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Do phthalates in face masks pose health hazards with increased usage during the COVID-19 pandemic?

In a recent study published in the Journal of Hazardous Materials, researchers investigated the presence of phthalic acid esters (PAEs) or phthalates in commercially available face masks to assess the health risks associated with the increased use of face masks during the coronavirus disease 2019 (COVID-19) pandemic.

Study: “Determination and risk assessment of phthalates in face masks. An Italian study”. Image Credit: bohemama/Shutterstock


One of the strongly recommended COVID-19 mitigation measures was using face masks to limit the airborne transmission of severe acute respiratory syndrome coronavirus 2 (SARS-CoV-2) through aerosolized droplets.

The commonly used facemasks were surgical masks, non-surgical masks, and filtering facepiece respirators (FFP). Surgical or medical masks consist of non-woven fabric layers and are considered medical devices in the European Union (EU). Filtering facepiece respirators consist of four or five layers and are more efficient at cutting down aerosols, dust, and airborne particulate matter such as viruses.

The layers of all these face masks are made using polypropylene, polyester, polycarbonate, polystyrene, or polyethylene, all of which contain hazardous chemicals such as phthalates that are used to improve the flexibility of the material.

Phthalates have been associated with endocrine disruption and potentially carcinogenic effects and are subject to strict regulations. The EU has banned the use of some phthalates in cosmetics, and the use of most PAEs is permitted only with specific authorization. Considering the significant increase in the use of facemasks with the onset of the COVID-19 pandemic, it is essential to determine the risks associated with their prolonged use.

About the study

In the present study, the researchers assessed the concentrations of 11 PAEs in 35 commercially available face masks in Italy using a gas chromatography-mass spectrometry (GC/MS) method developed in this study. The risk assessment based on the GC/MS results included the carcinogenic and non-carcinogenic health implications.

Of the 35 evaluated masks, 31% were FFP2 masks with four or five layers, 63% were three-layer surgical masks, and 6% were non-surgical three-layered masks. The masks included in the study comprised 24 adult masks and 11 masks for children and were made in Italy (54%), China (40%), and Turkey (6%).

The hazard quotient (HQ) was calculated to estimate the non-carcinogenic risk of phthalate exposure, and the hazard index (HI) was used to understand cumulative non-carcinogenic risks. Derived no-effect levels (DNELs) were calculated from no observed adverse effect levels (NOAELs) or lowest observed adverse effect levels (LOAELs). They were correlated to exposure to assess the risk to human health. Risk characterization ratios (RCRs) were used to assess the carcinogenic risks of phthalate exposure, and derived minimal effect levels (DMELs) were calculated.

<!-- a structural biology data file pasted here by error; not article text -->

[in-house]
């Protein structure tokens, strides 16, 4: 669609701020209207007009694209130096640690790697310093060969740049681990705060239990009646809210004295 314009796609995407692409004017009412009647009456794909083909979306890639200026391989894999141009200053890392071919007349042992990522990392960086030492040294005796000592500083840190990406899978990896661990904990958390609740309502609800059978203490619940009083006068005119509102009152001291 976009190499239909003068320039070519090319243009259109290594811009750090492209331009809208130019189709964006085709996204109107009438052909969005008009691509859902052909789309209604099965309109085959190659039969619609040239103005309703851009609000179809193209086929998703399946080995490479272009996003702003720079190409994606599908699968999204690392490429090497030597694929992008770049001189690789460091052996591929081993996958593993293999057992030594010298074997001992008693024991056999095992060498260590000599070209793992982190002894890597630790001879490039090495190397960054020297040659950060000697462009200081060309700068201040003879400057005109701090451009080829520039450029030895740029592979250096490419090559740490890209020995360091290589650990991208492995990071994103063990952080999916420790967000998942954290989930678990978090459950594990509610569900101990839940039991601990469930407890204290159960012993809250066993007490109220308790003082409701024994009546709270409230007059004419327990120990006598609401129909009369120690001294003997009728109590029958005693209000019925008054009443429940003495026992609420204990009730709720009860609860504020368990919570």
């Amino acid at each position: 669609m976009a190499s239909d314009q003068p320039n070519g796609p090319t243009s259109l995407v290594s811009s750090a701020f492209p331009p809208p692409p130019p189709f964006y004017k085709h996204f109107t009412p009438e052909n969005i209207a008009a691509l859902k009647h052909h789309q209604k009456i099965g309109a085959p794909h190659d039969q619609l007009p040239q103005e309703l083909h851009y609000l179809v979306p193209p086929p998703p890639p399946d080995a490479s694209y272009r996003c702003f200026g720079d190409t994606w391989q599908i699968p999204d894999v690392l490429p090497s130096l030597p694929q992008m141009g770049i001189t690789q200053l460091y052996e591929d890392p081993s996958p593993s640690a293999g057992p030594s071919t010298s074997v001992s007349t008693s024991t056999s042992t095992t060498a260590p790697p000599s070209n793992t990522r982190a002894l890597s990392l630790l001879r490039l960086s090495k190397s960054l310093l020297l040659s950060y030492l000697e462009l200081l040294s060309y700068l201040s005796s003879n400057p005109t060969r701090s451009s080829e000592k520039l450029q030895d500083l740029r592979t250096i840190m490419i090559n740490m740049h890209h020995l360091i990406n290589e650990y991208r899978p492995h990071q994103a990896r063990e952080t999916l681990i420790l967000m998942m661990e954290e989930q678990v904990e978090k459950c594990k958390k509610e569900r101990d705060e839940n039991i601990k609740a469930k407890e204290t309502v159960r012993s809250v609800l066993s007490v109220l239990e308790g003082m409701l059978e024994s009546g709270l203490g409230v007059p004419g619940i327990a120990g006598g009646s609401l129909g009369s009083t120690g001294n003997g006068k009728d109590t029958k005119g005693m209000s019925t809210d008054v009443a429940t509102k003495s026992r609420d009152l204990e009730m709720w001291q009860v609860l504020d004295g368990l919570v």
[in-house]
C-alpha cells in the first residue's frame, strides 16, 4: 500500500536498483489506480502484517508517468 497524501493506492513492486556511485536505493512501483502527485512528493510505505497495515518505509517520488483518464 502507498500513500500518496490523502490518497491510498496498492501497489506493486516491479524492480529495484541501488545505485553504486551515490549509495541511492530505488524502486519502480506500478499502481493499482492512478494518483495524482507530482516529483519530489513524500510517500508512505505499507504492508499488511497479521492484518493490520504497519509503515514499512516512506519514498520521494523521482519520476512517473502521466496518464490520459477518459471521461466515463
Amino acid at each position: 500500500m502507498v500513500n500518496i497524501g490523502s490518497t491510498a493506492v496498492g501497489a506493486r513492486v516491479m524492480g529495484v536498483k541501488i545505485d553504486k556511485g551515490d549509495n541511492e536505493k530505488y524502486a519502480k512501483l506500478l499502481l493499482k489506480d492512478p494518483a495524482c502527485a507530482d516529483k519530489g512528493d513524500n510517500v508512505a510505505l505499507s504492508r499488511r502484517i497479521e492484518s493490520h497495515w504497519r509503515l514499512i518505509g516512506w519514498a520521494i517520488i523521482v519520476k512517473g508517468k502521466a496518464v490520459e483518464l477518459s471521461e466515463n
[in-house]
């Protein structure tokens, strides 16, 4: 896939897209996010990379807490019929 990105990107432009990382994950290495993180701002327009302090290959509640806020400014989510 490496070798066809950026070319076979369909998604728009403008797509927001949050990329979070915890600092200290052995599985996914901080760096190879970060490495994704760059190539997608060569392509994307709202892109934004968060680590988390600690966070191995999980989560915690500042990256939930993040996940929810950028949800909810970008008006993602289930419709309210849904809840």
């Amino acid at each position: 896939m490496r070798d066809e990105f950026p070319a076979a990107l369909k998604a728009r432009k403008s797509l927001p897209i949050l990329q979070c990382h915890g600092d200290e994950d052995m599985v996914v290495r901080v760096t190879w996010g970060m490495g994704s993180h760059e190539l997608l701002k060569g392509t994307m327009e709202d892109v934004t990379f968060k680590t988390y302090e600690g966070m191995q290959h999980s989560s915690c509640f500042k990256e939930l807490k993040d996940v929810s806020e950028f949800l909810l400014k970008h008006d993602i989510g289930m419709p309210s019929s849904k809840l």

For a refined exposure assessment, the Arthur D. Little Polymer Migration Estimation Model (AMEM 2.1 model) was used to estimate the fraction of the specific chemical being released from or spread through a polymer.


The results from the GC/MS evaluation indicated that four phthalates — dibutyl phthalate (DBP), bis (2-ethylhexyl) phthalate (DEHP), diisobutyl phthalate (DIBP), and benzyl butyl phthalate (BBP) — were detected in all the face masks that were tested, in concentrations between 23.6 mg/kg and 54.3 mg/kg. The other phthalates were below the limit of detection (LoD) values.

The exposure doses for the four detected phthalates ranged between 6.43 x 10-5 mg/kg body weight/day and 1.43 x 10-2 mg/kg of body weight/day. The contribution of DEHP to the total phthalate exposure values was the highest (74.32%), while that of DIBP was 22.15%, and DBP (2.40%) and BBP (1.12%) had much lower contributions.

The median HI values of phthalate exposures for adults and children were not higher than the tolerable levels and indicated no non-carcinogenic adverse effects. However, for seven of the 35 face masks, the cumulative RCR values for carcinogenic effects were between 9.34 x 10-2 to 1.55 for adults and 1.1 x 10-1 and 5.28, much higher than the 1 x 10-6 tolerable limit.


To summarize, the study evaluated the presence of phthalates in non-woven fabric layers of 35 commercially found face masks and found that four phthalates, DEHP, DIBP, DBP, and BBP, were found in all the face masks at concentrations much above the limit of detection.

While the phthalate exposure values did not indicate the risk of non-carcinogenic detrimental effects, 20% of the face masks showed cumulative RCR values exceeding the tolerable limits for carcinogenic health risks.

Overall, the results indicated that while the potential carcinogenic risks of face masks need to be investigated further, most of the analyzed face masks were considered safe for use.

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